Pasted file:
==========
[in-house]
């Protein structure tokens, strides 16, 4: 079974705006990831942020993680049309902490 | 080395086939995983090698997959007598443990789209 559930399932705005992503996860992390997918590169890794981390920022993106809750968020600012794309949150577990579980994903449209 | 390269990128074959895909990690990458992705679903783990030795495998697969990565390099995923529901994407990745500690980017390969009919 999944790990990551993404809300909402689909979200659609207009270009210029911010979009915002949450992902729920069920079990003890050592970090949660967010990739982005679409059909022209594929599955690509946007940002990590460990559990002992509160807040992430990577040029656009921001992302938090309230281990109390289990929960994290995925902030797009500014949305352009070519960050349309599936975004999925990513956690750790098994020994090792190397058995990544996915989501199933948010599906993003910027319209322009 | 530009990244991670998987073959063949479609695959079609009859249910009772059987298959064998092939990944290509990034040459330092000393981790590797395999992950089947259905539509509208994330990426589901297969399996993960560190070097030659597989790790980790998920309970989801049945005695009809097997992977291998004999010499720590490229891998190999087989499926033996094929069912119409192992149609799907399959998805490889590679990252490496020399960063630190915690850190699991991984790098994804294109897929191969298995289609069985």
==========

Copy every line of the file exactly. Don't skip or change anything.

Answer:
[in-house]
């Protein structure tokens, strides 16, 4: 079974705006990831942020993680049309902490 | 080395086939995983090698997959007598443990789209 559930399932705005992503996860992390997918590169890794981390920022993106809750968020600012794309949150577990579980994903449209 | 390269990128074959895909990690990458992705679903783990030795495998697969990565390099995923529901994407990745500690980017390969009919 999944790990990551993404809300909402689909979200659609207009270009210029911010979009915002949450992902729920069920079990003890050592970090949660967010990739982005679409059909022209594929599955690509946007940002990590460990559990002992509160807040992430990577040029656009921001992302938090309230281990109390289990929960994290995925902030797009500014949305352009070519960050349309599936975004999925990513956690750790098994020994090792190397058995990544996915989501199933948010599906993003910027319209322009 | 530009990244991670998987073959063949479609695959079609009859249910009772059987298959064998092939990944290509990034040459330092000393981790590797395999992950089947259905539509509208994330990426589901297969399996993960560190070097030659597989790790980790998920309970989801049945005695009809097997992977291998004999010499720590490229891998190999087989499926033996094929069912119409192992149609799907399959998805490889590679990252490496020399960063630190915690850190699991991984790098994804294109897929191969298995289609069985």